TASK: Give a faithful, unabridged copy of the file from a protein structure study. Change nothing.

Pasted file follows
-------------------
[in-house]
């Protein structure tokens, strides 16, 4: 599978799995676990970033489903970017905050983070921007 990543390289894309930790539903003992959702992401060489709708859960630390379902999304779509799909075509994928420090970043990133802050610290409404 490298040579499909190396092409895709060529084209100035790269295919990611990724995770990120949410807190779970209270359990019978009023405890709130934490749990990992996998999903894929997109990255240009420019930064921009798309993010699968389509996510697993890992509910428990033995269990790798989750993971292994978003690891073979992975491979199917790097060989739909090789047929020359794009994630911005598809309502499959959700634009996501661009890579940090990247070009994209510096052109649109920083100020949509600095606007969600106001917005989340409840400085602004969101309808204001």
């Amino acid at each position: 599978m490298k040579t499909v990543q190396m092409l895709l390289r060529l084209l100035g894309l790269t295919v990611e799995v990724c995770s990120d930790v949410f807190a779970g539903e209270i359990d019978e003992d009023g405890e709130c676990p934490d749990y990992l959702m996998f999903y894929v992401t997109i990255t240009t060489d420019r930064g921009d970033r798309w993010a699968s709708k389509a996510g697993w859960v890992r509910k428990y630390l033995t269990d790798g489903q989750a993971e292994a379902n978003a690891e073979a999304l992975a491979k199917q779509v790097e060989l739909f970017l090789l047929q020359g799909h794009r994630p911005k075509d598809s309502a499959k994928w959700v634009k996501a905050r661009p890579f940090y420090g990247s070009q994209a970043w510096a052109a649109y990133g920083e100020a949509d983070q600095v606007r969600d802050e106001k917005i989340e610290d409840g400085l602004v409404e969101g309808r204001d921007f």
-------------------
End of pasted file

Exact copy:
[in-house]
């Protein structure tokens, strides 16, 4: 599978799995676990970033489903970017905050983070921007 990543390289894309930790539903003992959702992401060489709708859960630390379902999304779509799909075509994928420090970043990133802050610290409404 490298040579499909190396092409895709060529084209100035790269295919990611990724995770990120949410807190779970209270359990019978009023405890709130934490749990990992996998999903894929997109990255240009420019930064921009798309993010699968389509996510697993890992509910428990033995269990790798989750993971292994978003690891073979992975491979199917790097060989739909090789047929020359794009994630911005598809309502499959959700634009996501661009890579940090990247070009994209510096052109649109920083100020949509600095606007969600106001917005989340409840400085602004969101309808204001």
């Amino acid at each position: 599978m490298k040579t499909v990543q190396m092409l895709l390289r060529l084209l100035g894309l790269t295919v990611e799995v990724c995770s990120d930790v949410f807190a779970g539903e209270i359990d019978e003992d009023g405890e709130c676990p934490d749990y990992l959702m996998f999903y894929v992401t997109i990255t240009t060489d420019r930064g921009d970033r798309w993010a699968s709708k389509a996510g697993w859960v890992r509910k428990y630390l033995t269990d790798g489903q989750a993971e292994a379902n978003a690891e073979a999304l992975a491979k199917q779509v790097e060989l739909f970017l090789l047929q020359g799909h794009r994630p911005k075509d598809s309502a499959k994928w959700v634009k996501a905050r661009p890579f940090y420090g990247s070009q994209a970043w510096a052109a649109y990133g920083e100020a949509d983070q600095v606007r969600d802050e106001k917005i989340e610290d409840g400085l602004v409404e969101g309808r204001d921007f």